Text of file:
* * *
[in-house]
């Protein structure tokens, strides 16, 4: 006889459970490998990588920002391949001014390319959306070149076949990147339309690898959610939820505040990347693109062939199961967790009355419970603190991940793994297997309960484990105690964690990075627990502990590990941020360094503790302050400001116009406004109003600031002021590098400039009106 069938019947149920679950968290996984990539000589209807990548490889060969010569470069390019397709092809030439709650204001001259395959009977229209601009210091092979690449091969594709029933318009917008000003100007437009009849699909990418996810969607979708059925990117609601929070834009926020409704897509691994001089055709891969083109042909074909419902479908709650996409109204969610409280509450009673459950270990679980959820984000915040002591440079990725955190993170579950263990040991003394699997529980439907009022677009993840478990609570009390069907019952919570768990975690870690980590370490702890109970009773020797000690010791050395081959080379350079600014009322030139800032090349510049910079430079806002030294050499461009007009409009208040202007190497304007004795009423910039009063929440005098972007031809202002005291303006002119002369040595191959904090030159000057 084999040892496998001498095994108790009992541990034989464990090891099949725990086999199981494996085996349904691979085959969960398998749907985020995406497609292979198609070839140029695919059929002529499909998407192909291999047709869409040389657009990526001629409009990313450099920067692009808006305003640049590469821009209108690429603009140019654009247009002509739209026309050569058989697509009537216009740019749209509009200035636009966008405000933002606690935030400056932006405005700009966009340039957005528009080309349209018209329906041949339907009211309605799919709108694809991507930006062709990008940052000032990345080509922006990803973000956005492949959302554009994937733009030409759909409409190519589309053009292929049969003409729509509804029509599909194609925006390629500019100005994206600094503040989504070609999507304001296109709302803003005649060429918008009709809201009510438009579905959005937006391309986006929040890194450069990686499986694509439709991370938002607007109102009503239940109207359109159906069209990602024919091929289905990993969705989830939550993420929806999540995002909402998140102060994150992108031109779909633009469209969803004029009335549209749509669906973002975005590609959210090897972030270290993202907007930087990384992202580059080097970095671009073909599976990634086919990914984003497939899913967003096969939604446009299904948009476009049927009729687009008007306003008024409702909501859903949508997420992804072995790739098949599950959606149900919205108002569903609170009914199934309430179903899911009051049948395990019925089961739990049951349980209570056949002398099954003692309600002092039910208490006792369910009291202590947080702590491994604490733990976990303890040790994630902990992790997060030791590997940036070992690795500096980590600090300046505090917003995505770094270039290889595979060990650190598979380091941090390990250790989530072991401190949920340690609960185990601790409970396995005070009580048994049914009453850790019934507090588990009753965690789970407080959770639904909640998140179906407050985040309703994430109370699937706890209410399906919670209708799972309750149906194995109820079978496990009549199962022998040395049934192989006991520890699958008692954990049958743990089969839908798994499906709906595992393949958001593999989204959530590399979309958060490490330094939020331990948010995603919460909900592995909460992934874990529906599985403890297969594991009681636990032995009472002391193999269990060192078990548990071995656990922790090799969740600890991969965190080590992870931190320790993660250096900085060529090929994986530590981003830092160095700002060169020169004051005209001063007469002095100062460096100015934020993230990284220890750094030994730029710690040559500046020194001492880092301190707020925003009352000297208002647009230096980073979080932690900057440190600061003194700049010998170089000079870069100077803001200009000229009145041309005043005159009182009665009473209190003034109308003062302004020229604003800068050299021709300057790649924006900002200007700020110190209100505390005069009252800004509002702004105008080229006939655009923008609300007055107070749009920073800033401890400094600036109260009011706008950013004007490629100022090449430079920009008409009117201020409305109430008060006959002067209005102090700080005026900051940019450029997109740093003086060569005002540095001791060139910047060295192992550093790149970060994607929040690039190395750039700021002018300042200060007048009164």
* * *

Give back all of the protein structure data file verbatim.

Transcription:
[in-house]
């Protein structure tokens, strides 16, 4: 006889459970490998990588920002391949001014390319959306070149076949990147339309690898959610939820505040990347693109062939199961967790009355419970603190991940793994297997309960484990105690964690990075627990502990590990941020360094503790302050400001116009406004109003600031002021590098400039009106 069938019947149920679950968290996984990539000589209807990548490889060969010569470069390019397709092809030439709650204001001259395959009977229209601009210091092979690449091969594709029933318009917008000003100007437009009849699909990418996810969607979708059925990117609601929070834009926020409704897509691994001089055709891969083109042909074909419902479908709650996409109204969610409280509450009673459950270990679980959820984000915040002591440079990725955190993170579950263990040991003394699997529980439907009022677009993840478990609570009390069907019952919570768990975690870690980590370490702890109970009773020797000690010791050395081959080379350079600014009322030139800032090349510049910079430079806002030294050499461009007009409009208040202007190497304007004795009423910039009063929440005098972007031809202002005291303006002119002369040595191959904090030159000057 084999040892496998001498095994108790009992541990034989464990090891099949725990086999199981494996085996349904691979085959969960398998749907985020995406497609292979198609070839140029695919059929002529499909998407192909291999047709869409040389657009990526001629409009990313450099920067692009808006305003640049590469821009209108690429603009140019654009247009002509739209026309050569058989697509009537216009740019749209509009200035636009966008405000933002606690935030400056932006405005700009966009340039957005528009080309349209018209329906041949339907009211309605799919709108694809991507930006062709990008940052000032990345080509922006990803973000956005492949959302554009994937733009030409759909409409190519589309053009292929049969003409729509509804029509599909194609925006390629500019100005994206600094503040989504070609999507304001296109709302803003005649060429918008009709809201009510438009579905959005937006391309986006929040890194450069990686499986694509439709991370938002607007109102009503239940109207359109159906069209990602024919091929289905990993969705989830939550993420929806999540995002909402998140102060994150992108031109779909633009469209969803004029009335549209749509669906973002975005590609959210090897972030270290993202907007930087990384992202580059080097970095671009073909599976990634086919990914984003497939899913967003096969939604446009299904948009476009049927009729687009008007306003008024409702909501859903949508997420992804072995790739098949599950959606149900919205108002569903609170009914199934309430179903899911009051049948395990019925089961739990049951349980209570056949002398099954003692309600002092039910208490006792369910009291202590947080702590491994604490733990976990303890040790994630902990992790997060030791590997940036070992690795500096980590600090300046505090917003995505770094270039290889595979060990650190598979380091941090390990250790989530072991401190949920340690609960185990601790409970396995005070009580048994049914009453850790019934507090588990009753965690789970407080959770639904909640998140179906407050985040309703994430109370699937706890209410399906919670209708799972309750149906194995109820079978496990009549199962022998040395049934192989006991520890699958008692954990049958743990089969839908798994499906709906595992393949958001593999989204959530590399979309958060490490330094939020331990948010995603919460909900592995909460992934874990529906599985403890297969594991009681636990032995009472002391193999269990060192078990548990071995656990922790090799969740600890991969965190080590992870931190320790993660250096900085060529090929994986530590981003830092160095700002060169020169004051005209001063007469002095100062460096100015934020993230990284220890750094030994730029710690040559500046020194001492880092301190707020925003009352000297208002647009230096980073979080932690900057440190600061003194700049010998170089000079870069100077803001200009000229009145041309005043005159009182009665009473209190003034109308003062302004020229604003800068050299021709300057790649924006900002200007700020110190209100505390005069009252800004509002702004105008080229006939655009923008609300007055107070749009920073800033401890400094600036109260009011706008950013004007490629100022090449430079920009008409009117201020409305109430008060006959002067209005102090700080005026900051940019450029997109740093003086060569005002540095001791060139910047060295192992550093790149970060994607929040690039190395750039700021002018300042200060007048009164």